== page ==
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UPDATED Russian President Vladimir Putin will not recognize Joe Biden as U.S. President elect until the results are officially announced, a Kremlin spokesman revealed on Monday.

“We believe it’s correct to wait for the official results of the elections to be announced,” said Kremlin spokesman Dmitry Peskov, according to Russian state-run TASS news agency.

Donald Trump has not conceded defeat. Biden’s win is based on projections.

Putin had congratulated Trump within hours of his victory in 2016. Peskov said that the difference between then and in 2020 is that there is a “legal dispute of the results.”

“In any case, we hope that we’ll be able to establish a dialogue and agree together on ways to normalize our bilateral relations with the next U.S. President,” Peskov said. “A significant part of these bilateral relations, meaning stability and security, concerns not only our two nations but the nations of the whole world.”

Global figures looked on in fascination at the “explosive” U.S. presidential election race between incumbent Donald Trump and challenger Joe Biden, which remains undecided as votes are counted in a handful of swing states.

Trump’s false declaration in the early hours of Wednesday that he “did win this election” has polarized the international community. While some political figures remain diplomatic in their outlook, Trump’s performance in the election appears to have also galvanized right-leaning commentators and politicians around the world.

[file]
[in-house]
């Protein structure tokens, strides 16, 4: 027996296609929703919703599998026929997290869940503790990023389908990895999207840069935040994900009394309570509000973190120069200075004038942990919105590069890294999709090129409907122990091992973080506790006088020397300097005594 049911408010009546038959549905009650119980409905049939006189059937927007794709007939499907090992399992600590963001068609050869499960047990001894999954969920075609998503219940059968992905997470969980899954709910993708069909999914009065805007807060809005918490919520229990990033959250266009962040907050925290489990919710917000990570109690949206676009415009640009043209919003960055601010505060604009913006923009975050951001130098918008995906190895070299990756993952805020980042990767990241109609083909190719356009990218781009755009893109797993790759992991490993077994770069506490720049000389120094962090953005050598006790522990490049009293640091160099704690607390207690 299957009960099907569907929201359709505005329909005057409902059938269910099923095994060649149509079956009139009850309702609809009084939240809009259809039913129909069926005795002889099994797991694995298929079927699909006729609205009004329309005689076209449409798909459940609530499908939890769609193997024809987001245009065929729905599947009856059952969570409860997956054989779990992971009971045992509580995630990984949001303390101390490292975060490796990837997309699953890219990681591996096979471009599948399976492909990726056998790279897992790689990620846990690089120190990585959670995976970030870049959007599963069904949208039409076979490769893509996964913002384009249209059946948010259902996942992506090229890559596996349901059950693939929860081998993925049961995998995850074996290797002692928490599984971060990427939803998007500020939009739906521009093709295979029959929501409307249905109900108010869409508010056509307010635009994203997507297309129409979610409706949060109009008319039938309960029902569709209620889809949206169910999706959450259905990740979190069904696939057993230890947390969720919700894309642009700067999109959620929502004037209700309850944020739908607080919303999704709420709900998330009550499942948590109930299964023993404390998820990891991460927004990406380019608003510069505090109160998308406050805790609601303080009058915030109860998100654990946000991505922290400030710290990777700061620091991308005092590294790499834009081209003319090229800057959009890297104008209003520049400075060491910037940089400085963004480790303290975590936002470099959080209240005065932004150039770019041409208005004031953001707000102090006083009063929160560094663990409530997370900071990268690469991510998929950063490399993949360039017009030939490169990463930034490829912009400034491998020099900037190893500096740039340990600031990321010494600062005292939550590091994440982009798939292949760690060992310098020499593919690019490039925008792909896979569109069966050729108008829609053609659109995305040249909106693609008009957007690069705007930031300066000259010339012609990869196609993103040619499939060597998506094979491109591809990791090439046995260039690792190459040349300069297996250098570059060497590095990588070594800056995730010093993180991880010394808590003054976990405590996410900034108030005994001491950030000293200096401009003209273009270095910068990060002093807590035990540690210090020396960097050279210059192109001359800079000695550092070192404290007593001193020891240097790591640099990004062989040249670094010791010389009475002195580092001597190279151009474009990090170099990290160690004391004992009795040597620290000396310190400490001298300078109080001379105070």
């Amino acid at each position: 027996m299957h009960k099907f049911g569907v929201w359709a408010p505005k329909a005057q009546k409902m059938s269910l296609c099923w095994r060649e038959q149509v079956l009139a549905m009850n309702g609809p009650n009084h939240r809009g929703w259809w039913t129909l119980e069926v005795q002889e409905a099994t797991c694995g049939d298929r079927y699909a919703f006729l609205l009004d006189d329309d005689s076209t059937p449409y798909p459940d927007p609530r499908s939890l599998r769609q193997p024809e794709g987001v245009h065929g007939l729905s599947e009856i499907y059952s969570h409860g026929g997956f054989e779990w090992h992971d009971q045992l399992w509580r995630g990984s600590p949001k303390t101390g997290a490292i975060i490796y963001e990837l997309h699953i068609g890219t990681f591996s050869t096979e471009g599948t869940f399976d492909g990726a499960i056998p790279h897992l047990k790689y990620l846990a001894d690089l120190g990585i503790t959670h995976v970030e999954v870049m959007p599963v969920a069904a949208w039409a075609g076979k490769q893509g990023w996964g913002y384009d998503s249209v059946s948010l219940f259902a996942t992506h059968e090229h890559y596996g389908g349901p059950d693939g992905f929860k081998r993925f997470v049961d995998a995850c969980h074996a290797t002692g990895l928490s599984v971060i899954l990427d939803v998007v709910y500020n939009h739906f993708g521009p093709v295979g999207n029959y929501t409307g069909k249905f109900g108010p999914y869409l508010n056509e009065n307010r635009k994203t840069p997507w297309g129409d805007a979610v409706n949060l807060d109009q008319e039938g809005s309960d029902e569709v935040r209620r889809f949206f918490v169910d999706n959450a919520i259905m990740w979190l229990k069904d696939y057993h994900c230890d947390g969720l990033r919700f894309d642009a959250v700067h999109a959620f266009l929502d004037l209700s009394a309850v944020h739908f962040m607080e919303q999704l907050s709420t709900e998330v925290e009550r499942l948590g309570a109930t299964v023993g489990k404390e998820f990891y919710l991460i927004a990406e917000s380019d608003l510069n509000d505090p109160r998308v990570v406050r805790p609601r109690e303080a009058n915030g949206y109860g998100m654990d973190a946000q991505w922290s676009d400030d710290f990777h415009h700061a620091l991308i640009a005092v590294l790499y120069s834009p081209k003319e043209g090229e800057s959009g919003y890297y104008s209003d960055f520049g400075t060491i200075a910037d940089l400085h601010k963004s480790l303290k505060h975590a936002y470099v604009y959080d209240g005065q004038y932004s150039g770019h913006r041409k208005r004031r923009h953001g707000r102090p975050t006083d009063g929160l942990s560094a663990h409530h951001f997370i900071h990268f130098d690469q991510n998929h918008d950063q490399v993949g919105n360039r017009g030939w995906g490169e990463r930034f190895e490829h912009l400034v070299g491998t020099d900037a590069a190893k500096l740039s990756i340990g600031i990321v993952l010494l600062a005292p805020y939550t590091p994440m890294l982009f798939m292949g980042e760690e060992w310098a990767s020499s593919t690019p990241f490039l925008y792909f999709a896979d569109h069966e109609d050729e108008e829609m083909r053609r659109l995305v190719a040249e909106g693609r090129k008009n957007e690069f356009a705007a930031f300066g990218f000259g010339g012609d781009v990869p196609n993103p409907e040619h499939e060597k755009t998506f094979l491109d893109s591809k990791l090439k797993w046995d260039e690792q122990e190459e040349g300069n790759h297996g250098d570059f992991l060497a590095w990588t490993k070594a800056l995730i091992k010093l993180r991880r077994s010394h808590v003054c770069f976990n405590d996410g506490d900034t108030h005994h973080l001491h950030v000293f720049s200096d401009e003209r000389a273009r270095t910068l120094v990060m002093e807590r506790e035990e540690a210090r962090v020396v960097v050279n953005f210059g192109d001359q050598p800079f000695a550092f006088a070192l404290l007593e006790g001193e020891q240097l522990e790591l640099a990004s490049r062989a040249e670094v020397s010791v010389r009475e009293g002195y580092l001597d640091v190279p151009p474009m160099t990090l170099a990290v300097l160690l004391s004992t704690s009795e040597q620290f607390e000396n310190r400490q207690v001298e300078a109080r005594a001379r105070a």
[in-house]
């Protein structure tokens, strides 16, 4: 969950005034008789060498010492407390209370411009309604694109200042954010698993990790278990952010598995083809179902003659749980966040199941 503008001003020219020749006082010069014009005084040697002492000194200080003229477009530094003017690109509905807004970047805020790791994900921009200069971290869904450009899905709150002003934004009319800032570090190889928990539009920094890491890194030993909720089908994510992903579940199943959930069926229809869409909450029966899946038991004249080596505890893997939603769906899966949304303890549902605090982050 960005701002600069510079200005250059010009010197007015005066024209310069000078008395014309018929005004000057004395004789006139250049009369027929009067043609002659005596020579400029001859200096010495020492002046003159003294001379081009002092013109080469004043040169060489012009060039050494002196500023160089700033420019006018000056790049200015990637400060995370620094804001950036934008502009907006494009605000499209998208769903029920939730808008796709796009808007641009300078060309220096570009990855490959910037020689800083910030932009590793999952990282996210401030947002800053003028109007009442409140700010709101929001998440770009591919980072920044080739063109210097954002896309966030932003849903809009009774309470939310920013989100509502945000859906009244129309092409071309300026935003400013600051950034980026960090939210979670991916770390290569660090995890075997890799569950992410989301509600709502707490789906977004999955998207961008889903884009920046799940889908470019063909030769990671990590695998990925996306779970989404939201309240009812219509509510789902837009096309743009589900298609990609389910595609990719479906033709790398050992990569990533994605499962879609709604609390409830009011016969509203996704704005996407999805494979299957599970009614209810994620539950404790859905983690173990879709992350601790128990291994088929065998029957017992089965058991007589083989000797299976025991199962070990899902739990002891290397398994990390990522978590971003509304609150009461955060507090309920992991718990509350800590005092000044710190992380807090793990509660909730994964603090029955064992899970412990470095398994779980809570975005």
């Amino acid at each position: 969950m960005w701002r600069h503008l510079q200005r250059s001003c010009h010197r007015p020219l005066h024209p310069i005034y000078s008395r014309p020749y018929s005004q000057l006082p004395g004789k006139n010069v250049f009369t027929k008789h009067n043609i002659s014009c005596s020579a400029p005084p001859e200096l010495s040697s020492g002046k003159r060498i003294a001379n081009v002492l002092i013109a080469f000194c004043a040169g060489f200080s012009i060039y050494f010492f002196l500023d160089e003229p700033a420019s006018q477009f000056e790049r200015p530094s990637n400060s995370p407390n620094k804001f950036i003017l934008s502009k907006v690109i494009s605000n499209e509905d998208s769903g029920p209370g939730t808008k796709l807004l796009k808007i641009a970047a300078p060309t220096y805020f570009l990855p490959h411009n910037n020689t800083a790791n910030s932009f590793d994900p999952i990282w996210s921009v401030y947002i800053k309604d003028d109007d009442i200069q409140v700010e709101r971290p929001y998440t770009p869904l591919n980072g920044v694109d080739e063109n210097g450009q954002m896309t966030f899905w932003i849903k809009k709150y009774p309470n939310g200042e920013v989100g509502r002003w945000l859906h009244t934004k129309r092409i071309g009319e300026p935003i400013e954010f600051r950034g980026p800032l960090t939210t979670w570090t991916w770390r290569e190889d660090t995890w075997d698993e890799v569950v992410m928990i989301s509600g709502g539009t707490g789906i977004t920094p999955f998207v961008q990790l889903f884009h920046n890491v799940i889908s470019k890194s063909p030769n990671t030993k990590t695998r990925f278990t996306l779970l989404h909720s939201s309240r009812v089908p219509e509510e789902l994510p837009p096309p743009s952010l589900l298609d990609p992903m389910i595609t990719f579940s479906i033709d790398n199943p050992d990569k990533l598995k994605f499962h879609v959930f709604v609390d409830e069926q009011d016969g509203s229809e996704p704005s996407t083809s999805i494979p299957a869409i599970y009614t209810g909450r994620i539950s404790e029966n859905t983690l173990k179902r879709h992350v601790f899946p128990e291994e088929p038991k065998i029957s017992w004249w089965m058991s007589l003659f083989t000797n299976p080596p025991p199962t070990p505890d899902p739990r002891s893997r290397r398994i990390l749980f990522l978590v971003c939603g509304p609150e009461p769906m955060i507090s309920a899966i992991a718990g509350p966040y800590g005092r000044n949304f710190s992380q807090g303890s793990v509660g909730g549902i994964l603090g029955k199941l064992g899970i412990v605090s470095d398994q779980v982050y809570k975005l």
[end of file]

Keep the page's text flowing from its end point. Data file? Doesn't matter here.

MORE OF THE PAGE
In Germany, a long-time ally of the U.S., senior politicians did not hold back in their disdain for election night antics. Germany’s Defense Minister Annegret Kramp-Karrenbauer has accused President Trump of thrusting the U.S. into a “battle for legitimacy” with his declaration of victory. Referring to a possible “constitutional crisis” that was predicted by political experts, Kramp-Karrenbauer told German broadcaster ZDF that the situation is “explosive.”

However, America’s political impasse only excited comment in Russia. According to the Moscow Times, Vladimir Zhirinovsky, leader of opposition party, the Liberal Democratic Party of Russia, said, “Biden might get a lot of votes, but Donald Trump will still emerge the winner because he’s done more for Americans than any president before him. That’s considering that he faced obstruction from the very first day.”

Zhirinovsky held that Americans are “tired of anarchy” and that the country “is experiencing the same turmoil — pogroms, looting and violence — that we in Russia lived through 400 years ago.”

“America is more divided than ever. The situation is extremely fraught and the conflict will build up, in my opinion, while I’m afraid anarchy will take hold in some cities, as we’ve seen,” added Communist Party leader Gennady Zyuganov. “I think that Biden, seeing that he is losing, might call for mass unrest. The situation is heating up.”

Elsewhere, Slovenia Prime Minister Janez Jansa made a premature announcement of his own via a Twitter post on Wednesday morning, when election results were far from decided. “It’s pretty clear that American people have elected ⁦@realDonaldTrump @Mike_Pence for #4moreyears. More delays and facts denying from #MSM, bigger the final triumph for #POTUS. Congratulations ⁦@GOP⁩ for strong results across the #US @idualliance.”

The post has since been flagged by Twitter with a caution that reads, “Official sources may not have called the race when this was Tweeted.”